10 Expert-Recommended Hand Hygiene Practices

 

Newly released expert guidance on hand hygiene in healthcare facilities, published in Infection Control and Hospital Epidemiology, emphasizes best practices for implementing and optimizing hand hygiene programs to reduce the spread of healthcare-associated infections.

 

The guidance is part of a collaborative effort by the Society for Healthcare Epidemiology of America, the Infectious Diseases Society of America, the American Hospital Association, the Association for Professionals in Infection Control and Epidemiology and The Joint Commission.

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"For more than 150 years, we have known the link between hand hygiene improvement and reducing HAIs," Janet Haas, PhD, RN, co-lead author of the guidelines, said in a news release. "Yet adherence to recommended practices remains low. While there can be barriers to optimal hand hygiene in healthcare settings, poor hand hygiene undermines care and threatens patient safety."

Here are 10 basic practices for hand hygiene recommended for all acute-care hospitals, gleaned from the new guidance:

1. Select appropriate products, such as alcohol-based hand rubs with at least 62 percent alcohol for routine hand hygiene and an ABHR specifically formulated for surgical use when used for surgical antisepsis.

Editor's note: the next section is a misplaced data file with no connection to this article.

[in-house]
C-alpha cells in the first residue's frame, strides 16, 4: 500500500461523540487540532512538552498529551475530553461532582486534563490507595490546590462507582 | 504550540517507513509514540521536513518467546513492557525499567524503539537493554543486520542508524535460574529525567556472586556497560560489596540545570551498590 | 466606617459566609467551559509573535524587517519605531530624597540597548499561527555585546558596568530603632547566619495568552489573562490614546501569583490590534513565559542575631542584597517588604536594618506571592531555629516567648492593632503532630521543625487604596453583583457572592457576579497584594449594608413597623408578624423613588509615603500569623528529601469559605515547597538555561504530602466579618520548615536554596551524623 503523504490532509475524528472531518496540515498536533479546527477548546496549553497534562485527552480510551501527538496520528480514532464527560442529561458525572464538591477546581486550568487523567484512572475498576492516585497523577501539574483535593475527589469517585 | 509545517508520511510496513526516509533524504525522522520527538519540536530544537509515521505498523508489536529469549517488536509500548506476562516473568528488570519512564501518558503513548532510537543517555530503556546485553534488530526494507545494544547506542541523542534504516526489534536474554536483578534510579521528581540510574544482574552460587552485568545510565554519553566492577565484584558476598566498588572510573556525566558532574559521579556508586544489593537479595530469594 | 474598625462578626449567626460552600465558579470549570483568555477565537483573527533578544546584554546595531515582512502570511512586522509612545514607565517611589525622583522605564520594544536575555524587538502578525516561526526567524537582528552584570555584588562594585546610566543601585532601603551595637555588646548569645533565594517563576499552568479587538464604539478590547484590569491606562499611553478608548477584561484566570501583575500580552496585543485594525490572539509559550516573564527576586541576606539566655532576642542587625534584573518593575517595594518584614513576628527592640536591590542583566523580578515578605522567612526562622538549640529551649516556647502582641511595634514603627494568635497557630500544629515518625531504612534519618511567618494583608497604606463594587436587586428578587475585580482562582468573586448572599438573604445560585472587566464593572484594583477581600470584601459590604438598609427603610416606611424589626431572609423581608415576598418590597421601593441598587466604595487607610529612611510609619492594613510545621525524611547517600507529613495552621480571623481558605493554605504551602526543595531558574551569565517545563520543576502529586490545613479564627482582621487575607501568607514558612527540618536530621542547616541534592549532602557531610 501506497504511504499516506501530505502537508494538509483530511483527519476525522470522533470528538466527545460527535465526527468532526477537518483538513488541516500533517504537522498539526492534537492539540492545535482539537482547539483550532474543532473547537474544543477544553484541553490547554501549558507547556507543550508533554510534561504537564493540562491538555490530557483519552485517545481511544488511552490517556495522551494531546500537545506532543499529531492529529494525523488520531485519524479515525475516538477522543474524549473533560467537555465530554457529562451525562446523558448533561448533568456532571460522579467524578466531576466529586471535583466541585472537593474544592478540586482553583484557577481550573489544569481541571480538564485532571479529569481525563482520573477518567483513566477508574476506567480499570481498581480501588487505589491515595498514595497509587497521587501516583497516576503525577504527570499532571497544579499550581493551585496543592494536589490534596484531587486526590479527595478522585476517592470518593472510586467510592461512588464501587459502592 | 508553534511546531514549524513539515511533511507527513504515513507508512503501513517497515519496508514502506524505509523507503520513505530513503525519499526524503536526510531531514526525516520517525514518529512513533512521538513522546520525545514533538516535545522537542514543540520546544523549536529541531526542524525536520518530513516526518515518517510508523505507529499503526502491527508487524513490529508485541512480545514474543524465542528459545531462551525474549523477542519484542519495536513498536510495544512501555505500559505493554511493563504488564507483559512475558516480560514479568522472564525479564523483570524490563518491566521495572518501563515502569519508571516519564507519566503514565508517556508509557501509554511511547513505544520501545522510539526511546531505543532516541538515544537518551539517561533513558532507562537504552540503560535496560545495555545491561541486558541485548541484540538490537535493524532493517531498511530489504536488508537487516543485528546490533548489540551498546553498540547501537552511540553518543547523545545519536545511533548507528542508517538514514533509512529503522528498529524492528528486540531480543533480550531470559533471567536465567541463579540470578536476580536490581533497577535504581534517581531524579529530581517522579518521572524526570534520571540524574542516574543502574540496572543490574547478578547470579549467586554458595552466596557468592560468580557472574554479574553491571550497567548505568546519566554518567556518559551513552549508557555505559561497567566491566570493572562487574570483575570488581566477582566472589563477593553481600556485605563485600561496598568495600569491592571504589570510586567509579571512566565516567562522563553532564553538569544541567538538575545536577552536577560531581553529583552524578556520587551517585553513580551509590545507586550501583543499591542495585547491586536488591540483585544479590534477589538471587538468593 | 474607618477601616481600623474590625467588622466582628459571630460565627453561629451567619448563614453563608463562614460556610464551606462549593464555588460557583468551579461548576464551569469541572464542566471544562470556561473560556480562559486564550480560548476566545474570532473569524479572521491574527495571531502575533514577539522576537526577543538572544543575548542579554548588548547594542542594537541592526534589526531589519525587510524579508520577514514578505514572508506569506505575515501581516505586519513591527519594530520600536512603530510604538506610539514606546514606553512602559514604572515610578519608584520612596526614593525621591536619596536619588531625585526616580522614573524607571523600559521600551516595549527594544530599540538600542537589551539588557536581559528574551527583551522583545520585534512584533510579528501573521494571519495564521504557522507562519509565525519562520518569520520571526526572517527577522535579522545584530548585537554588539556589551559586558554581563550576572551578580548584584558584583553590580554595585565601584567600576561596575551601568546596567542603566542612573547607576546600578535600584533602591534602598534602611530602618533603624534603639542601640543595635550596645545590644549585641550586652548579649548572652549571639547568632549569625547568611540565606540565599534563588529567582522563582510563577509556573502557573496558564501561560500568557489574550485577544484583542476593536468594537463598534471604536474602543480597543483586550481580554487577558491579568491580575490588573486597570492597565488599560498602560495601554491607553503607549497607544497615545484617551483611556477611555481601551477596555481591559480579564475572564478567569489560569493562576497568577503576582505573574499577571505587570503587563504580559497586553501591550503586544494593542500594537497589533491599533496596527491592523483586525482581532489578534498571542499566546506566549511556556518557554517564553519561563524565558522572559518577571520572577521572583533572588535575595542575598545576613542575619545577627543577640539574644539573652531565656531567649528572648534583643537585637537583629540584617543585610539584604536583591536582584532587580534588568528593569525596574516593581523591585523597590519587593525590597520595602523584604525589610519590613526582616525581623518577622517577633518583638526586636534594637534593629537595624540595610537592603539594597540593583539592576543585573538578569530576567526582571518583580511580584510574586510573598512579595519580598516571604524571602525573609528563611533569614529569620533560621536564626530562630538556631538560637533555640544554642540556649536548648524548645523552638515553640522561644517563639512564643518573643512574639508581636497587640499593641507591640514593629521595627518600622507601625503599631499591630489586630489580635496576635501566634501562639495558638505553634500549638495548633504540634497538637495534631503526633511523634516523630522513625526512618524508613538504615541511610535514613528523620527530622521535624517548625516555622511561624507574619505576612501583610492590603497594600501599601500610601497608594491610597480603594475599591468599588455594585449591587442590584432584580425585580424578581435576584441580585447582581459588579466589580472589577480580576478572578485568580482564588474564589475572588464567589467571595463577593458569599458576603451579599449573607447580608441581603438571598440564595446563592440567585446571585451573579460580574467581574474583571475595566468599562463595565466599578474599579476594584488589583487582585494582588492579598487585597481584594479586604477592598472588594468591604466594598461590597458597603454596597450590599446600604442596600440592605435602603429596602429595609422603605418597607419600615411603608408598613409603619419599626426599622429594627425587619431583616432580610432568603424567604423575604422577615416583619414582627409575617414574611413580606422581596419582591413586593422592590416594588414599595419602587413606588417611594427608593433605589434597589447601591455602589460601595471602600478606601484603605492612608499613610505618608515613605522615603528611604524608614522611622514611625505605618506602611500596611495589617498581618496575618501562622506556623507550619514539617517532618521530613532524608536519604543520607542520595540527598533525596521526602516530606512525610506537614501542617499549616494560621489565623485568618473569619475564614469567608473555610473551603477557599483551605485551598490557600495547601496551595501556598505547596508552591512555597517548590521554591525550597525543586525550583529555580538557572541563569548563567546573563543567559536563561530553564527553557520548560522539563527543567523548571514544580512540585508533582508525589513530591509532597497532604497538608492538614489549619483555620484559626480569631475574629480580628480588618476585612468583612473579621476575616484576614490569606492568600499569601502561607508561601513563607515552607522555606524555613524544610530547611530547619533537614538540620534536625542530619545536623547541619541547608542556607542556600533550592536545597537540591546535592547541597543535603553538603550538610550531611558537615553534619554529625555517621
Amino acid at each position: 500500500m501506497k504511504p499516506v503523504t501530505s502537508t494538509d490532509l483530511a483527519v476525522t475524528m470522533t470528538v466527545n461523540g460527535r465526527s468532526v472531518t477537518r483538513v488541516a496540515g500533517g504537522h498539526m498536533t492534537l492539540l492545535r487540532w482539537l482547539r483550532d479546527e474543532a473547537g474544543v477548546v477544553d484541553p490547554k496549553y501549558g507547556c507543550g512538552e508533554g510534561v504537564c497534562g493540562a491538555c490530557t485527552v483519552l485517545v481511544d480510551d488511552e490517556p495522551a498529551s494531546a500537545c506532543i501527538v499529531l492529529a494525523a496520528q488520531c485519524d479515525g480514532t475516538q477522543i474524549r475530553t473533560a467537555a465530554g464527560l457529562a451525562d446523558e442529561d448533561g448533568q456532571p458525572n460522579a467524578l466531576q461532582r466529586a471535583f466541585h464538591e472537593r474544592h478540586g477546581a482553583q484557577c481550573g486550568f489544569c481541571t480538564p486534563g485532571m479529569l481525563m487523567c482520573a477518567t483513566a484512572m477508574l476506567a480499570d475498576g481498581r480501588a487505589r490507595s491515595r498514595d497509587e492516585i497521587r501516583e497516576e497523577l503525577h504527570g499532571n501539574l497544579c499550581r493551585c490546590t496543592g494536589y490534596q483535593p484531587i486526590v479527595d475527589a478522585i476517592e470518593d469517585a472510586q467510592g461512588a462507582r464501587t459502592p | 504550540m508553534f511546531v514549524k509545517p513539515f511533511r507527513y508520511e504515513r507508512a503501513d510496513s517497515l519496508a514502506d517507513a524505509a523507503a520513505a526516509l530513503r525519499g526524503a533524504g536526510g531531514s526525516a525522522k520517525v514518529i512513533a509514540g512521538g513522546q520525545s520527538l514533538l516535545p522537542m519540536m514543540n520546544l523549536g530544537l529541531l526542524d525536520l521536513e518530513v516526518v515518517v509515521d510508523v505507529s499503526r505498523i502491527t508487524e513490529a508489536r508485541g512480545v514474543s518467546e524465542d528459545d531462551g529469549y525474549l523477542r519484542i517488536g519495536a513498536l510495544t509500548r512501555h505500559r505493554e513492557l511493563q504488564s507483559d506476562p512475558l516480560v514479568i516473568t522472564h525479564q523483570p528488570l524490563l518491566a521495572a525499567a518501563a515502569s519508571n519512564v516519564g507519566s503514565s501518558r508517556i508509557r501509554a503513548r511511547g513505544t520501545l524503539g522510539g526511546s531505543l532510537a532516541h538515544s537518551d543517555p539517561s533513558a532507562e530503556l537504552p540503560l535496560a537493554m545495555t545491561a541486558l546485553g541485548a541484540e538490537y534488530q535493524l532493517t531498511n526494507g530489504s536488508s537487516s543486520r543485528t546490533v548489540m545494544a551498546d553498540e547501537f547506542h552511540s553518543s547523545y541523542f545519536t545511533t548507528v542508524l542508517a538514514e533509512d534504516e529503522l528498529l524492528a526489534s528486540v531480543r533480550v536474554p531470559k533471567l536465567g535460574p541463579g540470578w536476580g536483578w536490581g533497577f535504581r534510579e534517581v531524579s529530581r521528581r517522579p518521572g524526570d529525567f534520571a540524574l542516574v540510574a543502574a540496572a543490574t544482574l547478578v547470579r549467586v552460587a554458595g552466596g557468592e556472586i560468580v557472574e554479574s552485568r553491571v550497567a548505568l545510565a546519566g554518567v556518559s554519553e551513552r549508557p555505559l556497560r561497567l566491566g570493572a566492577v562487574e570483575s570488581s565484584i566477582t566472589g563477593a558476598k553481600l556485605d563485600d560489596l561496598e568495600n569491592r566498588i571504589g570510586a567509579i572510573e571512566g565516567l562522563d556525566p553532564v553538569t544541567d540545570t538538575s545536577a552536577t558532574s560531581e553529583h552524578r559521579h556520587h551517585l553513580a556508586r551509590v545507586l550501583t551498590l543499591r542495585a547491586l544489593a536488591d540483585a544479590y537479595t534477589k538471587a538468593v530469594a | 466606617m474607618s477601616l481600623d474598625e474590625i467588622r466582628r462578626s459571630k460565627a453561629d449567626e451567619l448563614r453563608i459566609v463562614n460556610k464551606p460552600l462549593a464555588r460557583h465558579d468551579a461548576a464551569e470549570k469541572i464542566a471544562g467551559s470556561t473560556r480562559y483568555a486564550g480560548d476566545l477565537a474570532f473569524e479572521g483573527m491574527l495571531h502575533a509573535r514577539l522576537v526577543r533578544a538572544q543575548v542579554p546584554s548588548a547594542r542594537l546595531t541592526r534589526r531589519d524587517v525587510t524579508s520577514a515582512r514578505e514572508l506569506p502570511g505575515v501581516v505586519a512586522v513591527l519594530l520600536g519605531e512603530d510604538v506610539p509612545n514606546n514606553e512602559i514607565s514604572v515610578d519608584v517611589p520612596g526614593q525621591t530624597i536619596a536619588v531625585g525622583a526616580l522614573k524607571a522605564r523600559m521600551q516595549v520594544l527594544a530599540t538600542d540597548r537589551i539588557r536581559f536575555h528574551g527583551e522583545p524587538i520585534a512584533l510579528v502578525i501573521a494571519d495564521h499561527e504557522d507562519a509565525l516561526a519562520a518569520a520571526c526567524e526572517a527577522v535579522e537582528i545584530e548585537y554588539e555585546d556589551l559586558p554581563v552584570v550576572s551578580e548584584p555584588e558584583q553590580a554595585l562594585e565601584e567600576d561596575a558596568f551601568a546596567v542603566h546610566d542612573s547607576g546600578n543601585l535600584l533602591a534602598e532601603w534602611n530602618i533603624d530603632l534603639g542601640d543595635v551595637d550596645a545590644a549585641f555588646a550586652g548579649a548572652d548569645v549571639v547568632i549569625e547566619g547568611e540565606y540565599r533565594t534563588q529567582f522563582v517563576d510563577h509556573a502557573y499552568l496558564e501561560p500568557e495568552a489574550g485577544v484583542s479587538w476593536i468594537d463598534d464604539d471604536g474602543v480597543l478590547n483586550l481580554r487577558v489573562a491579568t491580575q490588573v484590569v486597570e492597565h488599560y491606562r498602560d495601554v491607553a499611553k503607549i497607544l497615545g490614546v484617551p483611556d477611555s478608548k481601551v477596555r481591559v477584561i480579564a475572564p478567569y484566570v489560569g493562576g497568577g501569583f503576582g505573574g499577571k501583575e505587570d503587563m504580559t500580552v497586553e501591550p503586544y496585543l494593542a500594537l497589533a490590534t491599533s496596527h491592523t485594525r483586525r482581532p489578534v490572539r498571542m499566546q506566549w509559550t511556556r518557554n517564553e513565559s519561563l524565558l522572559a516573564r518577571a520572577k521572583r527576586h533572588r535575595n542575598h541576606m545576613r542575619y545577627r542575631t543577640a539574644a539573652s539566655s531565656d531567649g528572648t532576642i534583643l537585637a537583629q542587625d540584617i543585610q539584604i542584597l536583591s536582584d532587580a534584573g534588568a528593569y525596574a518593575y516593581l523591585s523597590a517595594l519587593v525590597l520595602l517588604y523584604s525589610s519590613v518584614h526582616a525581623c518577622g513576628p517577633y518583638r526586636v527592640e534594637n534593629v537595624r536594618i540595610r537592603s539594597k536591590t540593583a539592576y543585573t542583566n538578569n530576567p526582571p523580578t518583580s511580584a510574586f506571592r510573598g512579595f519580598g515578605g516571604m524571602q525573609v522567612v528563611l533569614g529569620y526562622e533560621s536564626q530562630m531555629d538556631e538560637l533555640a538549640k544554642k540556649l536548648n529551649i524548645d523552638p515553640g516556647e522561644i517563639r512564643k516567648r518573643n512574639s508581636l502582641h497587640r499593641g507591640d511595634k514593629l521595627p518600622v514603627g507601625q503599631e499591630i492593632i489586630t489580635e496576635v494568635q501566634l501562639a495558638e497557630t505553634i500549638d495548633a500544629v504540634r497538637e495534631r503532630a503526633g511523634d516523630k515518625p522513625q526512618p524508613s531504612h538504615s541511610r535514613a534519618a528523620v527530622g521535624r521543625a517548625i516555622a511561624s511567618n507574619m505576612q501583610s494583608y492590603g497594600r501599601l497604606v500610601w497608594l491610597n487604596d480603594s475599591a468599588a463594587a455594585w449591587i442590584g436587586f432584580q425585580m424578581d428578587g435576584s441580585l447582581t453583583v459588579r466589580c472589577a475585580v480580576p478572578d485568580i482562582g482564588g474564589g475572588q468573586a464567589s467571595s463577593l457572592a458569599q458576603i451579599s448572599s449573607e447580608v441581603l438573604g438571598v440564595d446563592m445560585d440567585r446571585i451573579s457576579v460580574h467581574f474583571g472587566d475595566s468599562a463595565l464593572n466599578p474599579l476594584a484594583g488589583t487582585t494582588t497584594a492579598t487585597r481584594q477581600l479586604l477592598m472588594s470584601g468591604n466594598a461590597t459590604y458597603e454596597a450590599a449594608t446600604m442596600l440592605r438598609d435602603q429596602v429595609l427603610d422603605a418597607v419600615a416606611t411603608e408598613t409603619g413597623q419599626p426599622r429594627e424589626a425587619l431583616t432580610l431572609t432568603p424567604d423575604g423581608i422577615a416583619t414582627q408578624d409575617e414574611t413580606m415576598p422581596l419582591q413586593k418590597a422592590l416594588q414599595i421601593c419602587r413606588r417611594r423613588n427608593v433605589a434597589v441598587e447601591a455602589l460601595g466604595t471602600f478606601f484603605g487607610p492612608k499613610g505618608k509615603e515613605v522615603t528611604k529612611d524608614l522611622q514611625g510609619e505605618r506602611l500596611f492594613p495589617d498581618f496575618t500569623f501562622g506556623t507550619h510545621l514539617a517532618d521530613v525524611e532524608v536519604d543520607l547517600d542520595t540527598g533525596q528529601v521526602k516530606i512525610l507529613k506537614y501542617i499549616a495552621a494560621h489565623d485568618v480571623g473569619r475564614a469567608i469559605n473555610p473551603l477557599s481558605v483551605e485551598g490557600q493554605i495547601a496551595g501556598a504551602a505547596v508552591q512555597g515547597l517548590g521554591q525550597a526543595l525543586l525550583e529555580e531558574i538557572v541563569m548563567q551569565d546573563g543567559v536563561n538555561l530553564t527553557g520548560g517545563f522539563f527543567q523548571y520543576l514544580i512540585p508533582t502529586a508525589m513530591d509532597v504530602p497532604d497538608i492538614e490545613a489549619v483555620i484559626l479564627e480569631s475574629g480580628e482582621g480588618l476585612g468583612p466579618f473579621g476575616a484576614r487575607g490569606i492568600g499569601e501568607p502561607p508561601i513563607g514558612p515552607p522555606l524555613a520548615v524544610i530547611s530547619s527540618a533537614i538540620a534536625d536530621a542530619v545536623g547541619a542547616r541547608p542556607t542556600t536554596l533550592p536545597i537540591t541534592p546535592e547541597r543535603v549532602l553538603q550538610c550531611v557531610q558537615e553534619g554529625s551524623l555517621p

2. Strategically place hand hygiene equipment and products to provide convenient access and make sure they are refilled as often as required. Counters in product dispensers can help show which dispensers are or are not being used.

3. Involve healthcare workers when choosing products, as some products can cause skin irritation and therefore impact adherence to hand hygiene protocols.

4. Perform hand hygiene for the following events:
•    Before and after direct patient contact
•    Before handing medication in anticipation of patient care
•    Before inserting an invasive device
•    Before and after handing an invasive device
•    Before moving from a contaminated body site to a clean body site
•    After removing gloves
•    After contact with blood or bodily fluids
•    After contact with the patient environment

5. Clean hands with soap when they are visibly dirty.

6. Assess barriers to hand hygiene with frontline workers to find relevant interventions.

7. Implement a bundle to improve adherence that directly address an organization's biggest barriers.

8. Educate healthcare workers on proper hand hygiene and ensure competency.

9. Measure adherence through direct observation, product measurement or automated monitoring.

10. Provide feedback on performance.

More Articles on Hand Hygiene:
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Auditor Presence Greatly Increases Hand Hygiene Rates
Hospital Elevator Buttons More Germy Than Bathrooms

 

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